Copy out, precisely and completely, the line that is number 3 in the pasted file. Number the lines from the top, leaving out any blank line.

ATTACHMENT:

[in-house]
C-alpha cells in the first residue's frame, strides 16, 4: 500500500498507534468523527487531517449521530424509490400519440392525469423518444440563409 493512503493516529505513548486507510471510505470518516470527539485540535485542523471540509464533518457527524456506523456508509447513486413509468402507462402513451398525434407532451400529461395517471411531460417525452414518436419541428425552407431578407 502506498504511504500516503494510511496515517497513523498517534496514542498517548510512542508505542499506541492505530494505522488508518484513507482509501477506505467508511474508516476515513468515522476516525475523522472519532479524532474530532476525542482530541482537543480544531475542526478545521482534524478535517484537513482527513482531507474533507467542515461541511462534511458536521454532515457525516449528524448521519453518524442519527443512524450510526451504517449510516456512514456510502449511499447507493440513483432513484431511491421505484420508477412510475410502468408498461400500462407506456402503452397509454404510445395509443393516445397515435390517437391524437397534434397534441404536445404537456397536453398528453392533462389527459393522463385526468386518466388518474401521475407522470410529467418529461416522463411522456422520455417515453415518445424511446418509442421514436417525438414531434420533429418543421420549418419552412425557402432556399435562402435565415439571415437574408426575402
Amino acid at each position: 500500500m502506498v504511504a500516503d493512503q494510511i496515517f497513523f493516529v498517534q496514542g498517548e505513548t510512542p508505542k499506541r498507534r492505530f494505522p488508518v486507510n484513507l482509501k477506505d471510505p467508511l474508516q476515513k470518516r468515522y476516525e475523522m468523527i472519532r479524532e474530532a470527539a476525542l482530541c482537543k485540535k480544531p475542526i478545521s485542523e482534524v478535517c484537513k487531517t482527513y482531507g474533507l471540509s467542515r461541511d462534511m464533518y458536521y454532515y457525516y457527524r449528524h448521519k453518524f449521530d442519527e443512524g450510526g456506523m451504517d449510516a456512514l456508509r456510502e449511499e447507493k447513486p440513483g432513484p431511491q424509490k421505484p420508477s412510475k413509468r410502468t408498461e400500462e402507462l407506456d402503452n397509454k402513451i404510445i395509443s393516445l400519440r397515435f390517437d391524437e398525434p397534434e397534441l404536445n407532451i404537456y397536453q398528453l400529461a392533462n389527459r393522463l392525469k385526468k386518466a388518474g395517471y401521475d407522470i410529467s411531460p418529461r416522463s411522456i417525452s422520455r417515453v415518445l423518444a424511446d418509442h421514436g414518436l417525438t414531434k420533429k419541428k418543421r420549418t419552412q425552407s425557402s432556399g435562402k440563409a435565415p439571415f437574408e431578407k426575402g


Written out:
Amino acid at each position: 500500500m502506498v504511504a500516503d493512503q494510511i496515517f497513523f493516529v498517534q496514542g498517548e505513548t510512542p508505542k499506541r498507534r492505530f494505522p488508518v486507510n484513507l482509501k477506505d471510505p467508511l474508516q476515513k470518516r468515522y476516525e475523522m468523527i472519532r479524532e474530532a470527539a476525542l482530541c482537543k485540535k480544531p475542526i478545521s485542523e482534524v478535517c484537513k487531517t482527513y482531507g474533507l471540509s467542515r461541511d462534511m464533518y458536521y454532515y457525516y457527524r449528524h448521519k453518524f449521530d442519527e443512524g450510526g456506523m451504517d449510516a456512514l456508509r456510502e449511499e447507493k447513486p440513483g432513484p431511491q424509490k421505484p420508477s412510475k413509468r410502468t408498461e400500462e402507462l407506456d402503452n397509454k402513451i404510445i395509443s393516445l400519440r397515435f390517437d391524437e398525434p397534434e397534441l404536445n407532451i404537456y397536453q398528453l400529461a392533462n389527459r393522463l392525469k385526468k386518466a388518474g395517471y401521475d407522470i410529467s411531460p418529461r416522463s411522456i417525452s422520455r417515453v415518445l423518444a424511446d418509442h421514436g414518436l417525438t414531434k420533429k419541428k418543421r420549418t419552412q425552407s425557402s432556399g435562402k440563409a435565415p439571415f437574408e431578407k426575402g